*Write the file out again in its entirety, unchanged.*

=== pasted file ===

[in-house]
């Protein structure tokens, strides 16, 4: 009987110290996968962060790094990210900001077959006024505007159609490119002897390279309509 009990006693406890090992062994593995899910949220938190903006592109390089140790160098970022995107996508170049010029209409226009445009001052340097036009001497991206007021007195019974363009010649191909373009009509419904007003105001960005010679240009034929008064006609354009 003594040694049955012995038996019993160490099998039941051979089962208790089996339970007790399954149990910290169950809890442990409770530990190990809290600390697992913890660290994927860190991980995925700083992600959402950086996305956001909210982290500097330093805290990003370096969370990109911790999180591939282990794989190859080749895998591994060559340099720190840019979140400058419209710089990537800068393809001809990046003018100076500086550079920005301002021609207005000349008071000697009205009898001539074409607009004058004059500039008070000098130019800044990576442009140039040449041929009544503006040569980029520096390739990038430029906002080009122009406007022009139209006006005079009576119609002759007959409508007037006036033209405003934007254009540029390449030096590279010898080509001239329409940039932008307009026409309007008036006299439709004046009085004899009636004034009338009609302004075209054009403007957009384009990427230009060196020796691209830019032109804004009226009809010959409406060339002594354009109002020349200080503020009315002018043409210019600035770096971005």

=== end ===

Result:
[in-house]
């Protein structure tokens, strides 16, 4: 009987110290996968962060790094990210900001077959006024505007159609490119002897390279309509 009990006693406890090992062994593995899910949220938190903006592109390089140790160098970022995107996508170049010029209409226009445009001052340097036009001497991206007021007195019974363009010649191909373009009509419904007003105001960005010679240009034929008064006609354009 003594040694049955012995038996019993160490099998039941051979089962208790089996339970007790399954149990910290169950809890442990409770530990190990809290600390697992913890660290994927860190991980995925700083992600959402950086996305956001909210982290500097330093805290990003370096969370990109911790999180591939282990794989190859080749895998591994060559340099720190840019979140400058419209710089990537800068393809001809990046003018100076500086550079920005301002021609207005000349008071000697009205009898001539074409607009004058004059500039008070000098130019800044990576442009140039040449041929009544503006040569980029520096390739990038430029906002080009122009406007022009139209006006005079009576119609002759007959409508007037006036033209405003934007254009540029390449030096590279010898080509001239329409940039932008307009026409309007008036006299439709004046009085004899009636004034009338009609302004075209054009403007957009384009990427230009060196020796691209830019032109804004009226009809010959409406060339002594354009109002020349200080503020009315002018043409210019600035770096971005």